In 2001-2002, the government of Ichkeria polled all local administrations about the religious situation in the republic. It turned out that in the majority of districts the official clergy are closely cooperating with the local secular authorities, law enforcement and other power structures. Nearly in all districts on Fridays imams of the local mosques speak to people, explain to them the fundamentals of their faith and denounce Wahhabism, the use of drugs, liquor, etc. Heads of the local administrations, representatives of the departments for internal affairs and military offices are invariably present at the session to answer questions from the people. The clergy are also using TV where it is possible. Imams are invited to sittings of local administrations where their opinion is highly valued. The local administrators are ready to help mosques with money or construction materials since many temples were damaged during the warfare. The majority of those who supplied information pointed out that such aid was still inadequate. The heads of the Nadterechniy District are doing much more than usual: under an instruction of the administration head each imam has 5 hectares of land tilled by people from the state farms. The imams get the yield; the state farms also pay for the children studying in the local branch of the Islamic Institute while the administration helps the mosques conduct religious events.15 On the whole the republican government is doing its best to support traditional Islam through the corresponding structures. The same is being done in other subjects of the Russian Federation where the religious situation is more or less the same, namely in Daghestan and Ingushetia.
There are numerous Muslim communities in Chechnia that have an adequate infrastructure, there are religious educational establishments. The polling of district administrations provided a complete picture of the Muslim communities in the republic.
There are nine mosques in the Staropromyslovskiy District of Grozny in which nine imams serve. Early in 2002 a district council of the imams was set up that closely cooperated with the council of the elders. In the Lenin District there are three badly damaged mosques yet there are four imams in the district and one mufti. In the October District only one mosque out of seven remained standing, therefore the faithful gather in industrial premises, educational establishments and other places. In the Zavodskoy District four out of six mosques were ruined; there are five imams.
In the north there are the following Muslim communities. The Nadterechniy District has 14 mosques with 12 imams; a branch of the Al-Nasukh-Hajji Islamic Institute is functioning in the village of Znamenskoe. There are 13 mosques in the Shelkovskaia District with 19 imams; the Naurskaia District has 14 mosques. According to official information 90 percent of the local 55 thou people are Muslim Chechens, the followers of Kunt Hajji vird (Zikr). They represent 12 large teips in which elected elders supervise moral education and control morality. Koranic courses are functioning at the mosque in the village of Naurskaia.
There are 18 mosques in the Gudermes District, five were destroyed. There is a district imam. Twenty-three imams are working in the settlements; there is a branch of the Kurchaloy Islamic Institute. Local authorities pointed out that religious education is thriving: people repeatedly ask to open Koranic courses at the main mosque in Gudermes. There are enough potential teachers living in the district.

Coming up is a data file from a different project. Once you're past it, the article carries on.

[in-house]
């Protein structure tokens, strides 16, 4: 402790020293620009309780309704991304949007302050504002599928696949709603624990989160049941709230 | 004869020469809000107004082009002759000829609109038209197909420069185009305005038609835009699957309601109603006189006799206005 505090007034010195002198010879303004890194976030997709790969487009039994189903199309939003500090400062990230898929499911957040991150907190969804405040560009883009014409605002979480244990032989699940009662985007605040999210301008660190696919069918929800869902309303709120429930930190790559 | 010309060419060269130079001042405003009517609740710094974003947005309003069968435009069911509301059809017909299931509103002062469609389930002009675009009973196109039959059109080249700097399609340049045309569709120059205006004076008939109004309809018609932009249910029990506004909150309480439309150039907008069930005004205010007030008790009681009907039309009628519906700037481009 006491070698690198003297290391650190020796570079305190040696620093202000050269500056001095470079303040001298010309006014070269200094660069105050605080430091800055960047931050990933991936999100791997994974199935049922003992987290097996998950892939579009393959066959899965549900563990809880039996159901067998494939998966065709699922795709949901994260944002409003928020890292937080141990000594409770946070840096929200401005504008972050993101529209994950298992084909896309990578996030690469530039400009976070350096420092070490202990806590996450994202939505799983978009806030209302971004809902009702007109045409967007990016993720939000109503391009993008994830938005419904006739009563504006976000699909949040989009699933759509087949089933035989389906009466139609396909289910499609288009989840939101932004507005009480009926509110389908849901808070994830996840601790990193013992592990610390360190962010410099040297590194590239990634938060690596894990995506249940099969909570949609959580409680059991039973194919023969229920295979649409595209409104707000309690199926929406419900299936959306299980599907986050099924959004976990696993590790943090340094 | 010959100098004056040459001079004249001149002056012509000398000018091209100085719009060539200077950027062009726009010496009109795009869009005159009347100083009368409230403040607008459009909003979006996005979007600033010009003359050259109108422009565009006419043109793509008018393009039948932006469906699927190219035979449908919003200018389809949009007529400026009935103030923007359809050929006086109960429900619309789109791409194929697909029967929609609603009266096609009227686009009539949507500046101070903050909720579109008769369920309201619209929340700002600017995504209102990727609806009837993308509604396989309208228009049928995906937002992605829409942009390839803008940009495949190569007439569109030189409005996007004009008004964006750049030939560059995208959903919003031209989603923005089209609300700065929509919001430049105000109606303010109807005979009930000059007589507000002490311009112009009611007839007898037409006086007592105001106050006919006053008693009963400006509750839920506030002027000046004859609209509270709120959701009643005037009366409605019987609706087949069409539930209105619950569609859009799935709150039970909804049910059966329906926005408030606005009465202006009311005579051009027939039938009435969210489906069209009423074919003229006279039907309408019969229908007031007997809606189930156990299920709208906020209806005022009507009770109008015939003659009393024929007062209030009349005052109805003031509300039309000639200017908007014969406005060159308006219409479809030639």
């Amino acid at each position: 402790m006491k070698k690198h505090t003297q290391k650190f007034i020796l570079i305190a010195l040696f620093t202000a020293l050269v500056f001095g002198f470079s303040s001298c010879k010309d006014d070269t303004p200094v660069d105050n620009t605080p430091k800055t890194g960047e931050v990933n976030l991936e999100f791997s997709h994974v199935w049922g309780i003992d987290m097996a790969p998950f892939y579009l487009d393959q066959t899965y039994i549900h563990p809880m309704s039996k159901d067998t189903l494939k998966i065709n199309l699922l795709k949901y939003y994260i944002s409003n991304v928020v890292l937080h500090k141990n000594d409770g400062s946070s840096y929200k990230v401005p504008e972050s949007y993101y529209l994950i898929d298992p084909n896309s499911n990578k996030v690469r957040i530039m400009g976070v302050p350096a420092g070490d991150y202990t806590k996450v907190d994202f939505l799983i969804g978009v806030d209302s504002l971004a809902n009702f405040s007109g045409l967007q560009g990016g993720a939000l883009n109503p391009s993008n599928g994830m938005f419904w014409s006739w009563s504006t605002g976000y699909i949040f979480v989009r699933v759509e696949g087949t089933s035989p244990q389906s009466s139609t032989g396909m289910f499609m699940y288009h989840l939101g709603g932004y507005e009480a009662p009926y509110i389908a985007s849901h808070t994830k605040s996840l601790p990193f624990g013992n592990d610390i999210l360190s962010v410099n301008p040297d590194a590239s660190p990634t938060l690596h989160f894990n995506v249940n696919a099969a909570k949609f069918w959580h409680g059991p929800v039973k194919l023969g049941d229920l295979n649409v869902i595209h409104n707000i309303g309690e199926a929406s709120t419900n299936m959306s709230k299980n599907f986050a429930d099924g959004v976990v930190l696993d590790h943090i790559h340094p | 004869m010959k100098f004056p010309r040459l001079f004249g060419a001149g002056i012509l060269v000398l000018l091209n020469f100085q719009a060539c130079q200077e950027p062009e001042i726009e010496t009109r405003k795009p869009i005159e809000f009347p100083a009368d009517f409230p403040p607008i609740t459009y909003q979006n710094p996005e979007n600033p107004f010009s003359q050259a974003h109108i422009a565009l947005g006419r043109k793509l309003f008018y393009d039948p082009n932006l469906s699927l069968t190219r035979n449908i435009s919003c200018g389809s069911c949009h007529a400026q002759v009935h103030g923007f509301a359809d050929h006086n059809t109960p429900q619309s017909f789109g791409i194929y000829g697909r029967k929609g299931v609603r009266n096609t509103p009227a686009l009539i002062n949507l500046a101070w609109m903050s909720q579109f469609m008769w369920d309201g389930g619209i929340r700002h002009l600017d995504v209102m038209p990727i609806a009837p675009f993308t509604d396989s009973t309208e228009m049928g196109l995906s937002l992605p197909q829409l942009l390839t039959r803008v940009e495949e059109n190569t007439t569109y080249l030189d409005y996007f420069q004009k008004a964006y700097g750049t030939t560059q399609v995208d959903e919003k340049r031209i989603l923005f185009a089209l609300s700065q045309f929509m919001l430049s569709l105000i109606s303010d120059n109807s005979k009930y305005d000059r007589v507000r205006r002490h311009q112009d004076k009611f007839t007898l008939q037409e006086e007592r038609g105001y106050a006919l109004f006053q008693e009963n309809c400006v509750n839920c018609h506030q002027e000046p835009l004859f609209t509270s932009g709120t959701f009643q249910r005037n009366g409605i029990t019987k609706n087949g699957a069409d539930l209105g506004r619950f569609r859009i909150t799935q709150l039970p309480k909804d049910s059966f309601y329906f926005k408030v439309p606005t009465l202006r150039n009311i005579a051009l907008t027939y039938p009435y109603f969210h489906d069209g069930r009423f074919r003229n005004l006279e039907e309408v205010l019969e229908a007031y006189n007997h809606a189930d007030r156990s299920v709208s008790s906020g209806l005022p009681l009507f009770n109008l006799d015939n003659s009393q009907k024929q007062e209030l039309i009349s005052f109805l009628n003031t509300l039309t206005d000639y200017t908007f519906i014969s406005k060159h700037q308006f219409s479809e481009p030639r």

The Shali District has 51 mosques (eight of them ruined), six madrasahs with 600 students and 20 teachers. The officially registered higher educational establishment—the Al-Nasukh-Hajji Islamic Institute—is also found in the Shali District, in the village of Kurchaloy. According to official information there are mosques in each settlement of the Urus-Martan District, there is also a mufti and 13 imams. Twelve imams are working in the Achkhoi-Martan District.
The situation in the Nozhai-Iurt District is the best illustration of what is going on in all other districts of Chechnia. According to local administration there are 47 mosques there (34 of them are completely or partially ruined), 23 mosques are relatively new—they were built in the 1990s. Every Friday about six thousand people gather for prayers; there are 47 imams at the mosques, 33 of them being over 50; only seven of them have higher education (two were educated at higher religious educational establishments), others have either secondary or primary education.
This shows that the Islamic factor is an important element in the republic’s social life and that the mosques still serve as a link between the public and the authorities. On the whole the Islamic structures are one of the few smoothly functioning social mechanisms. Today, official Islam has come to grips with several problems: social instability, lack of trained clergy, shortage of material resources, and the need to organize religious education. Many of the problems are inherited from the Soviet period when religious development in the Muslim areas was deformed. This created an upsurge of interest in Islam in the late 1980s and early 1990s. The traditional Muridic structures plunged into politics. There appeared movement for renovation of Islam. Islamic potential is still great in the republic, therefore religious policy should receive priority attention while the situation is being settled. The republic badly needs mechanisms of cooperation between the secular authorities and the Spiritual Administration of the Muslims of Chechnia that is expected to achieve a balance between the Sufi and other Islamic trends.